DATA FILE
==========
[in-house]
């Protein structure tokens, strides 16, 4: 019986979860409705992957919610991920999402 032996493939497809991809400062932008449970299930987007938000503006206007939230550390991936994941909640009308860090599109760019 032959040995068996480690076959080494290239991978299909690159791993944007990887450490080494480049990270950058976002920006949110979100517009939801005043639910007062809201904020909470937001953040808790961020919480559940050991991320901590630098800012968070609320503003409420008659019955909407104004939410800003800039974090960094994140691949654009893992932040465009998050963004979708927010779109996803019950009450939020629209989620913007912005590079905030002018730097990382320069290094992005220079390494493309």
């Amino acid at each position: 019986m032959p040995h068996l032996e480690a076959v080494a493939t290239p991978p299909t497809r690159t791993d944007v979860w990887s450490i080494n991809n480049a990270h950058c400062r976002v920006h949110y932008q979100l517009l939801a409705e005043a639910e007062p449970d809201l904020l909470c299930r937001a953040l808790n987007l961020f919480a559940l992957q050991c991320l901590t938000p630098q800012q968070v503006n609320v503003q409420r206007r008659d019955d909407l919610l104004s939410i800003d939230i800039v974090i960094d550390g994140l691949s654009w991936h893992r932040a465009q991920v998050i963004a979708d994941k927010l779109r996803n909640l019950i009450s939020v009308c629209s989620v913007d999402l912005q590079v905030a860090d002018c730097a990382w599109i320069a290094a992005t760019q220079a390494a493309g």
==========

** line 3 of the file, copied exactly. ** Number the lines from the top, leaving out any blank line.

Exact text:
């Amino acid at each position: 019986m032959p040995h068996l032996e480690a076959v080494a493939t290239p991978p299909t497809r690159t791993d944007v979860w990887s450490i080494n991809n480049a990270h950058c400062r976002v920006h949110y932008q979100l517009l939801a409705e005043a639910e007062p449970d809201l904020l909470c299930r937001a953040l808790n987007l961020f919480a559940l992957q050991c991320l901590t938000p630098q800012q968070v503006n609320v503003q409420r206007r008659d019955d909407l919610l104004s939410i800003d939230i800039v974090i960094d550390g994140l691949s654009w991936h893992r932040a465009q991920v998050i963004a979708d994941k927010l779109r996803n909640l019950i009450s939020v009308c629209s989620v913007d999402l912005q590079v905030a860090d002018c730097a990382w599109i320069a290094a992005t760019q220079a390494a493309g």